Knowing Why Using a Stationary Bike Every Day Is Important

Is It Ok To Use a Stationary Bike Every Day?

Stationary bikes are a convenient alternative to outdoor biking. It would make sense to gravitate toward a bike that you can use regardless of the weather.

But that would also mean you’ll run out of excuses to NOT hop on one. So, we can only wonder: Is it ok to use a stationary bike every day?

Cardio on the daily—yes or no?

Riding a stationary bike every day is perfectly fine. Our bodies are normally capable of sustaining about 20-60 minutes of pure cardio workout, depending on our fitness level.

However, there is such a thing as too much exercise—fitness gurus and doctors alike call it overtraining.

Overtraining and cortisol

When our bodies overtrain, they start producing an abundance of cortisol—a type of hormone that is released during times of stress.

Having too much cortisol causes the body to store fat in the abdomen and face, making you look out of shape.

In other words, working out too much can be counterproductive.

Plus, it can make you look out of shape due to the stored fat in unwanted areas.

You wouldn’t want to expend effort working out only to look fatter, right?

Low-impact workouts and stress

Low-impact workouts such as stationary cycling are designed to be sustained by the body for prolonged periods.

With low-impact exercise, you should be able to effortlessly pull through for a couple of minutes (ideally, 20 minutes) without feeling the need to catch your breath.

Simply put, stationary cycling is not a stressful, strenuous activity! So, if you find joy in stationary biking, consider this good news.

Adding it to your daily routine should not be a problem.

However, if you choose to squeeze in your bike workouts on the daily, there are some things to keep in mind.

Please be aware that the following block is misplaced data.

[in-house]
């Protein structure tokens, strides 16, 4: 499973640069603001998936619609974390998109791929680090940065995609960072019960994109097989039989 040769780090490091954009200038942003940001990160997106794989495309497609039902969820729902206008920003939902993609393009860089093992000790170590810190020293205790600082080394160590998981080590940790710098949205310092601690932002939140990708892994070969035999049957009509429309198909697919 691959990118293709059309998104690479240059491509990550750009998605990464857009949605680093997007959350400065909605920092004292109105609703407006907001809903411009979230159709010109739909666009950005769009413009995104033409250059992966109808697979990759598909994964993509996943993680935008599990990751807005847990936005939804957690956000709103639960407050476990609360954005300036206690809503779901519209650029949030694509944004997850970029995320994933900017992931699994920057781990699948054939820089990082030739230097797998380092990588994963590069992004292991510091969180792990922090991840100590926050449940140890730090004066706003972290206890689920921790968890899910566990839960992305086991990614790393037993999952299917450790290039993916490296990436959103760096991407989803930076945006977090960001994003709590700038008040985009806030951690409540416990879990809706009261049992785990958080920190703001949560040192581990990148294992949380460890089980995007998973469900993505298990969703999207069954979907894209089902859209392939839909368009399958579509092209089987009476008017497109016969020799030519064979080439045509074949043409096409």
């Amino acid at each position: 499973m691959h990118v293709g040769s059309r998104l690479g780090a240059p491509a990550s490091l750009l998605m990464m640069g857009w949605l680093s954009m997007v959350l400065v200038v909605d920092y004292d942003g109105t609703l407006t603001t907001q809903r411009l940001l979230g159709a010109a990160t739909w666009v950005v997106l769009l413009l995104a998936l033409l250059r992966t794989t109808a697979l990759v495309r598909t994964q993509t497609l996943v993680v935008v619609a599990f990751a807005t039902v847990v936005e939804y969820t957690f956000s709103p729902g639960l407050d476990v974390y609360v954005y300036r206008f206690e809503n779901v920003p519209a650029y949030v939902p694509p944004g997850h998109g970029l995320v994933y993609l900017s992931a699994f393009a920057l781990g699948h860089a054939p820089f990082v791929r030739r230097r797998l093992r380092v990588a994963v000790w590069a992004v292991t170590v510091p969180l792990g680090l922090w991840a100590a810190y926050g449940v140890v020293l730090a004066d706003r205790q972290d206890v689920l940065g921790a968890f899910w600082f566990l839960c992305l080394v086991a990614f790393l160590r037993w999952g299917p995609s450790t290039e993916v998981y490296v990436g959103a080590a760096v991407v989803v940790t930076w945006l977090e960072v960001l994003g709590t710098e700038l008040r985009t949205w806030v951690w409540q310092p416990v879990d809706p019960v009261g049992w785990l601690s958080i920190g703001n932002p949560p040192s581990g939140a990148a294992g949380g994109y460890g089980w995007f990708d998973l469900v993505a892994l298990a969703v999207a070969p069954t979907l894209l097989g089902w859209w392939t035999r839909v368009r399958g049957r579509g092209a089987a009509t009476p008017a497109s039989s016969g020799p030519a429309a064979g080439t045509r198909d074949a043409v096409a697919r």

How much is too much?

One important thing you have to remember is to know your limitations. How much cardio is too much? Let’s look at some numbers.

The Department of Health and Human Services recommends 150 minutes of moderate aerobic activity a week for healthy adults.

That’s roughly 20 minutes a day for 7 days. Moderate aerobic activity can include walking, swimming, biking, and even mowing the lawn!

In other words, 20 minutes of indoor cycling a day is perfectly safe.

Note that these numbers apply to maintaining weight. If your goal is to lose weight, you might want to do longer workout periods.

Most healthy adults can maintain cardio for 30-90 minutes. This is for normal, 3- to 5-days-a-week cardio.

If you’re planning on doing this every day, you should lessen the duration of your daily cardio or stationary biking to avoid overtraining.

Signs of overtraining

Overtraining is when your body is always in workout mode, and doesn’t have enough time to rest and heal itself.

This is mostly applicable to beginners and those with health problems, but the body still demands time to recuperate even from light exercises such as stationary biking.

You can still exercise every day, provided you don’t overwork yourself all the time.

To be sure you’re in tune with your health, here are some signs of overtraining to watch out for:

  • Muscle loss
  • Fatigue
  • Aching joints and muscles

It’s not a lot, but these signs can definitely be noticeable a day after your workout.

These signs especially happen to those who incorporate the “all-or-nothing” approach.

This mindset is popular among newbies who are quick to commit to a lifestyle only to find it backfiring on them.

A “go-big-go-home” mindset toward working out simply gives you muscle pain and discouragement.

Going intense cardio for 4 days a week coupled with a strict diet isn’t exactly going slow.

What’s worse, you have a greater chance of relapsing into your previous lifestyle if you rush everything.

Remember that the key to avoiding overtraining is to take it slow. Your body will thank you for it.

Everyday cardio—not a requirement

While it’s not typically harmful when done right, going stationary cycling every day for 7 days isn’t really any better than taking rest days in between.

In fact, it’s not a good long-term workout plan.

Hopping on the stationary bike every day can quickly reap benefits like muscle loss and better aerobic capacity (how well your body distributes oxygen), but you will plateau in the long run.

This means that your body will get so used to the biking that it won’t find a reason to improve itself anymore.

So, remember that while biking every day is perfectly safe, it’s nice to give yourself a break sometimes.

Also, remind yourself to not work too hard, too fast.

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